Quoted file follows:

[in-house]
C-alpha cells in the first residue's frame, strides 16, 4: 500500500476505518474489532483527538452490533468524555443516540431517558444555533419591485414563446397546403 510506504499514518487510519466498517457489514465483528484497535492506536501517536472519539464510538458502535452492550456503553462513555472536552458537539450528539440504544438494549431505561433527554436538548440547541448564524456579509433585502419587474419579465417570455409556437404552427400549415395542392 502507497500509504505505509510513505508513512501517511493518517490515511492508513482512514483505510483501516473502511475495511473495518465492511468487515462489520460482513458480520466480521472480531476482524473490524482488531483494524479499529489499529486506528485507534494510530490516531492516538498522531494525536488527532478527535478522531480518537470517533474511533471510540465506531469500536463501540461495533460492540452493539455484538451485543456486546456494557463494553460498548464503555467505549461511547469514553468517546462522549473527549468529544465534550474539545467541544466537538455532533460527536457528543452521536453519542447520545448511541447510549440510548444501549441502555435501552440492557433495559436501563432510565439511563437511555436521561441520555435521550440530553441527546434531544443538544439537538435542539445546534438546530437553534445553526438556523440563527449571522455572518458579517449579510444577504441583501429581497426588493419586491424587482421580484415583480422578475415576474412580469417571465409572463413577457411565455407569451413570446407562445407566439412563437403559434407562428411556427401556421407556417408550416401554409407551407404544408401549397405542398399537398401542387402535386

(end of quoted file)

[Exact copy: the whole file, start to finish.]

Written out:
[in-house]
C-alpha cells in the first residue's frame, strides 16, 4: 500500500476505518474489532483527538452490533468524555443516540431517558444555533419591485414563446397546403 510506504499514518487510519466498517457489514465483528484497535492506536501517536472519539464510538458502535452492550456503553462513555472536552458537539450528539440504544438494549431505561433527554436538548440547541448564524456579509433585502419587474419579465417570455409556437404552427400549415395542392 502507497500509504505505509510513505508513512501517511493518517490515511492508513482512514483505510483501516473502511475495511473495518465492511468487515462489520460482513458480520466480521472480531476482524473490524482488531483494524479499529489499529486506528485507534494510530490516531492516538498522531494525536488527532478527535478522531480518537470517533474511533471510540465506531469500536463501540461495533460492540452493539455484538451485543456486546456494557463494553460498548464503555467505549461511547469514553468517546462522549473527549468529544465534550474539545467541544466537538455532533460527536457528543452521536453519542447520545448511541447510549440510548444501549441502555435501552440492557433495559436501563432510565439511563437511555436521561441520555435521550440530553441527546434531544443538544439537538435542539445546534438546530437553534445553526438556523440563527449571522455572518458579517449579510444577504441583501429581497426588493419586491424587482421580484415583480422578475415576474412580469417571465409572463413577457411565455407569451413570446407562445407566439412563437403559434407562428411556427401556421407556417408550416401554409407551407404544408401549397405542398399537398401542387402535386